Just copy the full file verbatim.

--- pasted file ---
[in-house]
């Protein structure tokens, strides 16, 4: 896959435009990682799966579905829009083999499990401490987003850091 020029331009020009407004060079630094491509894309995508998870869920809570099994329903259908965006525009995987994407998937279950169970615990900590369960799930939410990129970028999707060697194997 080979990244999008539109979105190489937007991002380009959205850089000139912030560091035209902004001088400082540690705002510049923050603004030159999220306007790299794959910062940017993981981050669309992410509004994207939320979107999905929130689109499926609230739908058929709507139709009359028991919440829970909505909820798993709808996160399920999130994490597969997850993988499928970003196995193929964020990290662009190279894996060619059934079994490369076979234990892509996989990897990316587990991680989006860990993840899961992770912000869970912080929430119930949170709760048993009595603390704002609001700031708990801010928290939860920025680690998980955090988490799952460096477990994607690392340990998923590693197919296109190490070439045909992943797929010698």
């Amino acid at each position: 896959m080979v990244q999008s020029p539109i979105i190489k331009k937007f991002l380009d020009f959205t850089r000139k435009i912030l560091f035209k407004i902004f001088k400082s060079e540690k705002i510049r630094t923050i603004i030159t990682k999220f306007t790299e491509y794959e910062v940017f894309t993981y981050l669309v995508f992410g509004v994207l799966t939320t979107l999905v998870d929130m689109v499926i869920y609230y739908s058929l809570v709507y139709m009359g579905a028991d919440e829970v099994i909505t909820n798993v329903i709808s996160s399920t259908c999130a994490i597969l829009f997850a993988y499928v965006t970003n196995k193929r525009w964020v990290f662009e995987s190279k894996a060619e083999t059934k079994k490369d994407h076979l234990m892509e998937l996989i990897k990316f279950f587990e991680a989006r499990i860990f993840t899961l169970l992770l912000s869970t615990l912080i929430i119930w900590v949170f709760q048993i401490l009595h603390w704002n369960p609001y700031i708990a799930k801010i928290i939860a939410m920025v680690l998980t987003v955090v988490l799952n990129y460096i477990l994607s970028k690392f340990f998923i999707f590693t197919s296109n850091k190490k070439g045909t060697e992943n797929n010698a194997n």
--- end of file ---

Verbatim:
[in-house]
């Protein structure tokens, strides 16, 4: 896959435009990682799966579905829009083999499990401490987003850091 020029331009020009407004060079630094491509894309995508998870869920809570099994329903259908965006525009995987994407998937279950169970615990900590369960799930939410990129970028999707060697194997 080979990244999008539109979105190489937007991002380009959205850089000139912030560091035209902004001088400082540690705002510049923050603004030159999220306007790299794959910062940017993981981050669309992410509004994207939320979107999905929130689109499926609230739908058929709507139709009359028991919440829970909505909820798993709808996160399920999130994490597969997850993988499928970003196995193929964020990290662009190279894996060619059934079994490369076979234990892509996989990897990316587990991680989006860990993840899961992770912000869970912080929430119930949170709760048993009595603390704002609001700031708990801010928290939860920025680690998980955090988490799952460096477990994607690392340990998923590693197919296109190490070439045909992943797929010698």
């Amino acid at each position: 896959m080979v990244q999008s020029p539109i979105i190489k331009k937007f991002l380009d020009f959205t850089r000139k435009i912030l560091f035209k407004i902004f001088k400082s060079e540690k705002i510049r630094t923050i603004i030159t990682k999220f306007t790299e491509y794959e910062v940017f894309t993981y981050l669309v995508f992410g509004v994207l799966t939320t979107l999905v998870d929130m689109v499926i869920y609230y739908s058929l809570v709507y139709m009359g579905a028991d919440e829970v099994i909505t909820n798993v329903i709808s996160s399920t259908c999130a994490i597969l829009f997850a993988y499928v965006t970003n196995k193929r525009w964020v990290f662009e995987s190279k894996a060619e083999t059934k079994k490369d994407h076979l234990m892509e998937l996989i990897k990316f279950f587990e991680a989006r499990i860990f993840t899961l169970l992770l912000s869970t615990l912080i929430i119930w900590v949170f709760q048993i401490l009595h603390w704002n369960p609001y700031i708990a799930k801010i928290i939860a939410m920025v680690l998980t987003v955090v988490l799952n990129y460096i477990l994607s970028k690392f340990f998923i999707f590693t197919s296109n850091k190490k070439g045909t060697e992943n797929n010698a194997n």